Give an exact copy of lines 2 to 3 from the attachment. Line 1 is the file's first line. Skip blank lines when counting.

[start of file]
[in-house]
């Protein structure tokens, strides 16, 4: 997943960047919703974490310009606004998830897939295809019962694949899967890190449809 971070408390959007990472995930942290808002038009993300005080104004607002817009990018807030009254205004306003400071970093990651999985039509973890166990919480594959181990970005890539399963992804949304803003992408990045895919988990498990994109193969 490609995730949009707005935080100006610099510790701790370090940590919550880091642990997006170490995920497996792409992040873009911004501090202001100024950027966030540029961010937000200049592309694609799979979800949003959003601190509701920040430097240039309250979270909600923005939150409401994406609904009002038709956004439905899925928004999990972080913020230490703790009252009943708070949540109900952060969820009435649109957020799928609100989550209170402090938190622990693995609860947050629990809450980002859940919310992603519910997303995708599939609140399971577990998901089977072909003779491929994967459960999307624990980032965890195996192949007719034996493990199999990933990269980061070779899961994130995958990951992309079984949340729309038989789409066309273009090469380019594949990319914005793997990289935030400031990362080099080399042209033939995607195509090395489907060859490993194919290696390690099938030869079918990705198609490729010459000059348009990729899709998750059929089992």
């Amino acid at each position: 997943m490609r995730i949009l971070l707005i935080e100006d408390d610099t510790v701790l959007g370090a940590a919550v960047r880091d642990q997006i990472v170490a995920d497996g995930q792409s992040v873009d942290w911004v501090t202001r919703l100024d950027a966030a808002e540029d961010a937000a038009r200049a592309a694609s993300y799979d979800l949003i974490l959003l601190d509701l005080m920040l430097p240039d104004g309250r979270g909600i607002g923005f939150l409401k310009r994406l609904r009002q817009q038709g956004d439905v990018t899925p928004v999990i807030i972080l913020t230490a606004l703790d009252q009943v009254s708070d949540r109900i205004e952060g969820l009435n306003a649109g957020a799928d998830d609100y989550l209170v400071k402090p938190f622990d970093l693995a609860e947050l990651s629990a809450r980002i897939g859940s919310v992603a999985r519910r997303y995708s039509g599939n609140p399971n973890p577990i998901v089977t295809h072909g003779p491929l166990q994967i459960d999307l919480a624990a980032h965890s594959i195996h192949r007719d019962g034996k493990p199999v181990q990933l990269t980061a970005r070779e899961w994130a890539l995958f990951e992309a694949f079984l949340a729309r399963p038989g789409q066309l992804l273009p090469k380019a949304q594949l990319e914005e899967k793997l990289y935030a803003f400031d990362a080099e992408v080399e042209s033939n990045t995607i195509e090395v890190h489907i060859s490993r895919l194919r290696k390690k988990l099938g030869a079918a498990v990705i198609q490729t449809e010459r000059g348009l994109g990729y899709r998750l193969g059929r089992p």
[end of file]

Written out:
């Protein structure tokens, strides 16, 4: 997943960047919703974490310009606004998830897939295809019962694949899967890190449809 971070408390959007990472995930942290808002038009993300005080104004607002817009990018807030009254205004306003400071970093990651999985039509973890166990919480594959181990970005890539399963992804949304803003992408990045895919988990498990994109193969 490609995730949009707005935080100006610099510790701790370090940590919550880091642990997006170490995920497996792409992040873009911004501090202001100024950027966030540029961010937000200049592309694609799979979800949003959003601190509701920040430097240039309250979270909600923005939150409401994406609904009002038709956004439905899925928004999990972080913020230490703790009252009943708070949540109900952060969820009435649109957020799928609100989550209170402090938190622990693995609860947050629990809450980002859940919310992603519910997303995708599939609140399971577990998901089977072909003779491929994967459960999307624990980032965890195996192949007719034996493990199999990933990269980061070779899961994130995958990951992309079984949340729309038989789409066309273009090469380019594949990319914005793997990289935030400031990362080099080399042209033939995607195509090395489907060859490993194919290696390690099938030869079918990705198609490729010459000059348009990729899709998750059929089992």
């Amino acid at each position: 997943m490609r995730i949009l971070l707005i935080e100006d408390d610099t510790v701790l959007g370090a940590a919550v960047r880091d642990q997006i990472v170490a995920d497996g995930q792409s992040v873009d942290w911004v501090t202001r919703l100024d950027a966030a808002e540029d961010a937000a038009r200049a592309a694609s993300y799979d979800l949003i974490l959003l601190d509701l005080m920040l430097p240039d104004g309250r979270g909600i607002g923005f939150l409401k310009r994406l609904r009002q817009q038709g956004d439905v990018t899925p928004v999990i807030i972080l913020t230490a606004l703790d009252q009943v009254s708070d949540r109900i205004e952060g969820l009435n306003a649109g957020a799928d998830d609100y989550l209170v400071k402090p938190f622990d970093l693995a609860e947050l990651s629990a809450r980002i897939g859940s919310v992603a999985r519910r997303y995708s039509g599939n609140p399971n973890p577990i998901v089977t295809h072909g003779p491929l166990q994967i459960d999307l919480a624990a980032h965890s594959i195996h192949r007719d019962g034996k493990p199999v181990q990933l990269t980061a970005r070779e899961w994130a890539l995958f990951e992309a694949f079984l949340a729309r399963p038989g789409q066309l992804l273009p090469k380019a949304q594949l990319e914005e899967k793997l990289y935030a803003f400031d990362a080099e992408v080399e042209s033939n990045t995607i195509e090395v890190h489907i060859s490993r895919l194919r290696k390690k988990l099938g030869a079918a498990v990705i198609q490729t449809e010459r000059g348009l994109g990729y899709r998750l193969g059929r089992p």